In Local, Google And Groupon Are Now Competing For The Same Dollars

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Was Groupon crazy to turn down Google’s $6 billion offer, or will it be worth several times that amount a few years from now? Of course, it is impossible to know right now. But if the recent acquisition dance between Google and Groupon tells us anything, it is that local advertising is going to drive a huge amount of growth on the Web—and that it is not going to look like other forms of online advertising.

Google wants to buy Groupon not just for its phenomenal growth—Groupon is selling coupons for local merchants at a rate of $2 billion a year now—but also because Groupon follows a pay-for-performance model. Groupon only makes money when somebody buys a coupon, just like Google only makes money when somebody clicks on an ad. Groupon has cracked the code for getting local businesses to spend marketing dollars online. And increasingly, those businesses are going to choose between spending those dollars on Groupon versus on Google.

You might not think of Groupon as an advertising company, but the way most merchants rationalize offering such deeply discounted deals (typically 30 to 50 percent off) is they treat it as a marketing expense. It is a proven way to get new people into their stores, spas and restaurants. Maybe they lose money that first visit, but it is the cost to gain a new customer. Those dollars come out of their marketing budgets, which are often tight.

When it comes to local businesses, Google and Groupon are competing for the same dollars, and they are both trying to steal dollars from the yellow pages, billboards, and newspapers. The tens of billions of dollars spent in local offline advertising dwarfs the amount spent online. To the extent that a local business is advertising online at all, it can buy search keywords or it can entice new customers by offering them discounts through Groupon. This new form of online-to-offline advertising is really catching on and Google wants to have its hand in all online advertising. Local could be a huge growth area for Google.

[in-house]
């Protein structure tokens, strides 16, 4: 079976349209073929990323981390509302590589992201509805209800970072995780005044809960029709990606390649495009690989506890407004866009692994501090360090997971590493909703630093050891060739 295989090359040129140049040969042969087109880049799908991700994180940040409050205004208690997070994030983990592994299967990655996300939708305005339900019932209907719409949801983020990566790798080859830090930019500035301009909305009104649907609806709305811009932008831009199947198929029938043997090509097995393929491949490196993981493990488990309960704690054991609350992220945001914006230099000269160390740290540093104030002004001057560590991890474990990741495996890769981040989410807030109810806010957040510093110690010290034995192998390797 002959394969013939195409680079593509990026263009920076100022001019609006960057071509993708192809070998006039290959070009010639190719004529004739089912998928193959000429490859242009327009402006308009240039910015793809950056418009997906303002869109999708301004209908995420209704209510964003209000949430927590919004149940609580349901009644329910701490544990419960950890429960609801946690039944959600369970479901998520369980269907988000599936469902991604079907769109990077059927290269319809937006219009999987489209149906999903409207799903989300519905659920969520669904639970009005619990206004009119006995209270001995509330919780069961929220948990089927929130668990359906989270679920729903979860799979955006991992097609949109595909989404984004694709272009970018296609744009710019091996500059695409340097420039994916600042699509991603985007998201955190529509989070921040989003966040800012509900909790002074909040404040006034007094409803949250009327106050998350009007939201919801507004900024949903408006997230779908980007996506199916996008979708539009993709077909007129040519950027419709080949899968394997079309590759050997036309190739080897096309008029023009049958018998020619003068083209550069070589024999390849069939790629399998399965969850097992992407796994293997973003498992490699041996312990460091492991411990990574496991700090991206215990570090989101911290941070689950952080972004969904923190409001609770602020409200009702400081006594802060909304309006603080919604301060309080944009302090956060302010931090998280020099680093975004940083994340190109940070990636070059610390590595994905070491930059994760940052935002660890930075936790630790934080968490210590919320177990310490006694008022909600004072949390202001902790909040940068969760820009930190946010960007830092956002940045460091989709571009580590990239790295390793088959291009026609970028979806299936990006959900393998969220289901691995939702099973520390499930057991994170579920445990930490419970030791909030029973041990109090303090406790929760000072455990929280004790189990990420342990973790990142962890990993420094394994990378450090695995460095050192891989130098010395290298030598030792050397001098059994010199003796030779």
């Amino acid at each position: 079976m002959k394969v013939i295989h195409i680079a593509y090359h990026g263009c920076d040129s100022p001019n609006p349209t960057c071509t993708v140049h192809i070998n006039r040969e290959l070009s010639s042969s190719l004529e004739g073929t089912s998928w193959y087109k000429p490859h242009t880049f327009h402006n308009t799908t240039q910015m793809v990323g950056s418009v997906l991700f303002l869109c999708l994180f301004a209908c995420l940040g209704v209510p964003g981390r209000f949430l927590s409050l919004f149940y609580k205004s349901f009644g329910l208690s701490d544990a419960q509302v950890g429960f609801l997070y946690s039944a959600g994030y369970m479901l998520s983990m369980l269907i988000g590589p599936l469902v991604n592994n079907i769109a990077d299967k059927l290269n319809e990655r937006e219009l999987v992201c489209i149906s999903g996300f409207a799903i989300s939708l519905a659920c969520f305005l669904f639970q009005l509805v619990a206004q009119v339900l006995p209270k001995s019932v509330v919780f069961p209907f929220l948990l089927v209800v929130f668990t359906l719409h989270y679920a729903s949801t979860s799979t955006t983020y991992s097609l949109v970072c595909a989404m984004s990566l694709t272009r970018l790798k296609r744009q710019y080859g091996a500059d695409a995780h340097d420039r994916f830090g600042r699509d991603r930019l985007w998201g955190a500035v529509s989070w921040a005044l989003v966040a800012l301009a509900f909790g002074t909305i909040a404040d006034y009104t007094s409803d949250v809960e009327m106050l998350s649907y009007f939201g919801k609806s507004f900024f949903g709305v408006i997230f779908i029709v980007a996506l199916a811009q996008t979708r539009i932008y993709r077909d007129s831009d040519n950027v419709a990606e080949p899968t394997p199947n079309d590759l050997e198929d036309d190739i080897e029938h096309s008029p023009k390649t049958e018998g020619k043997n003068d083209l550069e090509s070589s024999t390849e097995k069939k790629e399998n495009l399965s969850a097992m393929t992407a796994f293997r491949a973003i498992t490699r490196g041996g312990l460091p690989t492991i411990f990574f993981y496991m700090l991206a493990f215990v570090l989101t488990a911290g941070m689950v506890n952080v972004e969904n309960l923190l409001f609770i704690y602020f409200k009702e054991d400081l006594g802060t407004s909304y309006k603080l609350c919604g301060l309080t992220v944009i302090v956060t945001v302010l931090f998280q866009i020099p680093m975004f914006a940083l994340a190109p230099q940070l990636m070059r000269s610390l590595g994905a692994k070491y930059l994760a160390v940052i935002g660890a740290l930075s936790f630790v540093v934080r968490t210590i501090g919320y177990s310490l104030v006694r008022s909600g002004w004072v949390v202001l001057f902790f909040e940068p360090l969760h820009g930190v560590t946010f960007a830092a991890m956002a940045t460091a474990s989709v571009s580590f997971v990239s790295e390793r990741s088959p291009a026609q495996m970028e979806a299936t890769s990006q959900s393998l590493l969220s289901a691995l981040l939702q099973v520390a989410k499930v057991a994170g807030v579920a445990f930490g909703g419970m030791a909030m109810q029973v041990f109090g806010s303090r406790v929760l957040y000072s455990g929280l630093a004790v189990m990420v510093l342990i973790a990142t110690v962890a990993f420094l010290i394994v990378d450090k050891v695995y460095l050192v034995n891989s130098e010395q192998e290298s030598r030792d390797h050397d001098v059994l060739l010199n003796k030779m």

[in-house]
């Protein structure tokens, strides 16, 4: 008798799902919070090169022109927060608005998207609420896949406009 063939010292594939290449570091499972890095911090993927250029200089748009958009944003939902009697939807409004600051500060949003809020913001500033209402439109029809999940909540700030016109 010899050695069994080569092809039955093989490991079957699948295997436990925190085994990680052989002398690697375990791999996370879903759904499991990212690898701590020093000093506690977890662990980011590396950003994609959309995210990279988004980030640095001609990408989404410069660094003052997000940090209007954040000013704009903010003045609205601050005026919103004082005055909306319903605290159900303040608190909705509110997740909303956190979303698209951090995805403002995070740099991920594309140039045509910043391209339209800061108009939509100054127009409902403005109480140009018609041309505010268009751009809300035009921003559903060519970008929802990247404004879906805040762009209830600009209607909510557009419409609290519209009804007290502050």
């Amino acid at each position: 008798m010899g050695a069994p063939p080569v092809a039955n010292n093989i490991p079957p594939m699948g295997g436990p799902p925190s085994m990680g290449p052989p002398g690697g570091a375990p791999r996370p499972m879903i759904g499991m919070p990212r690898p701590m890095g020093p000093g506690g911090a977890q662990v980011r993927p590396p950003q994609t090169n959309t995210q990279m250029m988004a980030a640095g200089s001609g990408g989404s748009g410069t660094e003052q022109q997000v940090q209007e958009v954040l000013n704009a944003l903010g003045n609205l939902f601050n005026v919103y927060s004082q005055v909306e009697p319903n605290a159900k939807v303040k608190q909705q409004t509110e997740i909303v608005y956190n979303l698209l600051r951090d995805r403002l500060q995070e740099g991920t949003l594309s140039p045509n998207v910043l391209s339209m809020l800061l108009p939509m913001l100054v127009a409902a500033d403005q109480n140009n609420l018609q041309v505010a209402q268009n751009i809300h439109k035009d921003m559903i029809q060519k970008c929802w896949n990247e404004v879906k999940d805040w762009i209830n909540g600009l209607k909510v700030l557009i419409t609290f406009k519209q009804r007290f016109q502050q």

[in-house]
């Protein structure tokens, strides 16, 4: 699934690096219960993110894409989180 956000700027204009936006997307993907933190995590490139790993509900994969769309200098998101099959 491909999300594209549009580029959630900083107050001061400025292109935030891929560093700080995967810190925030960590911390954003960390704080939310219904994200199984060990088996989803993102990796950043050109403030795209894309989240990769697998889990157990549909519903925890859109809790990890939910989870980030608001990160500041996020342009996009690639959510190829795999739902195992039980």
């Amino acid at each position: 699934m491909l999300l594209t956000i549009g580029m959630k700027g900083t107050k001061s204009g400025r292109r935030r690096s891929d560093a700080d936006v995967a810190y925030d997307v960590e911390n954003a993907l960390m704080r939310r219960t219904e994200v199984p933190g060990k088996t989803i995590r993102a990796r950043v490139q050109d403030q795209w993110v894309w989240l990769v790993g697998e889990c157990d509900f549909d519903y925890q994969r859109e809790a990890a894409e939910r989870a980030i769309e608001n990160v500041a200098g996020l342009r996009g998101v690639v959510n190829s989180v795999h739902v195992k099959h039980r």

The key to this business, however, is who controls the inventory of deals. Groupon generates these deals through its large local salesforce, distribution partnerships with other sites, and now also by letting businesses create their own self-serve deals. The more inventory of deals it can control and generate, the more ways it can figure out how to distribute these deals. (Imagine a future local ad network for mobile apps filled with Groupon offers, as just one example).

Of course, Google can introduce its own daily deal ad units, and hire a few thousand local sales people to drum up the deals, or just make it all self-serve—probably for a lot less than $6 billion. But it would take time, and Google might not get it right.

Meanwhile, Groupon will keep growing, along with the hundreds of clones following in its wake. You would think with so many clones, this would be a very competitive market, but there really aren’t many meaningful players. Even the gap between Groupon and the No. 2 daily deal site, LivingSocial, is significant—Groupon is at least two to four times as large.

The question is: How big can it get?

Logo illustration by Sean MacEntee

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